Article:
• Although the full sample was large (n=1,086) enough to have statistical power, when the data was broken into subgroups of age, gender and food type, some of the data subsets were quite small, so those statistics would have to be treated with caution.
• A number of contestants took a number of repeated attempts at the game until they got a correct answer! They were, of course, presented with a new random food each time, but the same food had a chance of re-appearing if the contestant played for long enough. See homework question 2. Therefore, not all of the 1,086 attempts were independent trials – there may be some correlation in the data as the contestants improved their guesses as they kept trying the game.
• Finally, at times the nutritionists on the stand were persuaded to give a few hints and a little help to contestants, so this may also bias the results a little!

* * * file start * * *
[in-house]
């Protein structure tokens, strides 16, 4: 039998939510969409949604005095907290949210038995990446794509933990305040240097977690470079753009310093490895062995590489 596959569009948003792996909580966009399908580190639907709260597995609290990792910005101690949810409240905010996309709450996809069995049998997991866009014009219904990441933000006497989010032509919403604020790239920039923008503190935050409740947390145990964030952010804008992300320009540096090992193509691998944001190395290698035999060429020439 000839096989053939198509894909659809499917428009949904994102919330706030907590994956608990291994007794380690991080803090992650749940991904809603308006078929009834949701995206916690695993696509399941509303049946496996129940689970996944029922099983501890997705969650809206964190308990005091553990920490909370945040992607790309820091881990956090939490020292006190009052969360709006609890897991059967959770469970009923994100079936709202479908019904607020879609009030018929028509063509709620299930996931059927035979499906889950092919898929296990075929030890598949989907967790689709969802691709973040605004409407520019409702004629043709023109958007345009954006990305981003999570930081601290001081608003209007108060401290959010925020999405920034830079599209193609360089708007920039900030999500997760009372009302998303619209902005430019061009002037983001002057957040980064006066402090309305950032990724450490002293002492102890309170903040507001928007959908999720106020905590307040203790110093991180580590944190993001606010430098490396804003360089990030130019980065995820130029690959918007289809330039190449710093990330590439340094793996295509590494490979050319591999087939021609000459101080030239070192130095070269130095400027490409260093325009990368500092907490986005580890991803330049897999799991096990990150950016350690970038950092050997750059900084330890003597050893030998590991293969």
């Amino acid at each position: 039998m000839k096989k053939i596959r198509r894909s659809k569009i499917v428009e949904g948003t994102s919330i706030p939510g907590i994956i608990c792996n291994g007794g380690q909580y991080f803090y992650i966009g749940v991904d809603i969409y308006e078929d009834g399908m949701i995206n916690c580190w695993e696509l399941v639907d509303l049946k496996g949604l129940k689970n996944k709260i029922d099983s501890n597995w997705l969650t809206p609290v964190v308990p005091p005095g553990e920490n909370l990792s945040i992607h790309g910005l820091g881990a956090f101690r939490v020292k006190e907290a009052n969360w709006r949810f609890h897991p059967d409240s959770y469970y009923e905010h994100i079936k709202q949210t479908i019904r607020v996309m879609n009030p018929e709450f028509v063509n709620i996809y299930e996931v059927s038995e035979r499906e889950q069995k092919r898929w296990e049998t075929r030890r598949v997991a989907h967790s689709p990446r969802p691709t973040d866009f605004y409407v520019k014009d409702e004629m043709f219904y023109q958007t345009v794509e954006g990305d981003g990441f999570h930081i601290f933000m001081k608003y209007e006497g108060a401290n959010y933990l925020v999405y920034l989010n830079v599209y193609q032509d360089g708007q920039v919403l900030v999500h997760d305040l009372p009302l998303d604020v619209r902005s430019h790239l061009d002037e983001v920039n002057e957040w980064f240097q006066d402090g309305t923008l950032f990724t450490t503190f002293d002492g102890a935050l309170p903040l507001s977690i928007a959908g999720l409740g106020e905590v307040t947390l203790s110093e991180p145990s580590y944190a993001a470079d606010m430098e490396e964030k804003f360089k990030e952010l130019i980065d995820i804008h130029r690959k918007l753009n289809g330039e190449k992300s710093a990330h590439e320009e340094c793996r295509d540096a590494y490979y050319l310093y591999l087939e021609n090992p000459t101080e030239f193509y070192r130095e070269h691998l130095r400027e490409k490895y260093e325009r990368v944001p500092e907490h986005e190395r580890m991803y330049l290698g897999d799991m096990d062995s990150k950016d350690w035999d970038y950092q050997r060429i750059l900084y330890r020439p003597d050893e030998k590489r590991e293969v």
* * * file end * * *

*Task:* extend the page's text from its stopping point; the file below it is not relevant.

So, it was a lot of fun and games and hopefully some interesting scientific lessons for the students at the BT Young Scientist and Technology Exhibition 2015. We look forward to supporting the exhibition again next year.

 Homework item 3:

References and Footnotes

1. Answers were deemed to be correct if they were within an acceptable error range. The acceptable range was set at 20% for question 1 and 25% for question 2.
2. Homework answers on a postcard to: Creme Global, The Tower, Trinity Technology & Enterprise Campus, Grand Canal Quay, Dublin 2, Ireland.
3. Number of data points in each group: 8-10 years: 152, 11-17 years: 786, 18-30 years: 47, 31-60 years: 64, 60+ years: 37, all age groups / total: 1,086.
4. The Science Behind the Game (pdf).
5. Play the Game here.
6. The European Commission office in Ireland.
7. The BT Young Scientist and Technology Exhibition.
8. The Food4Me Project.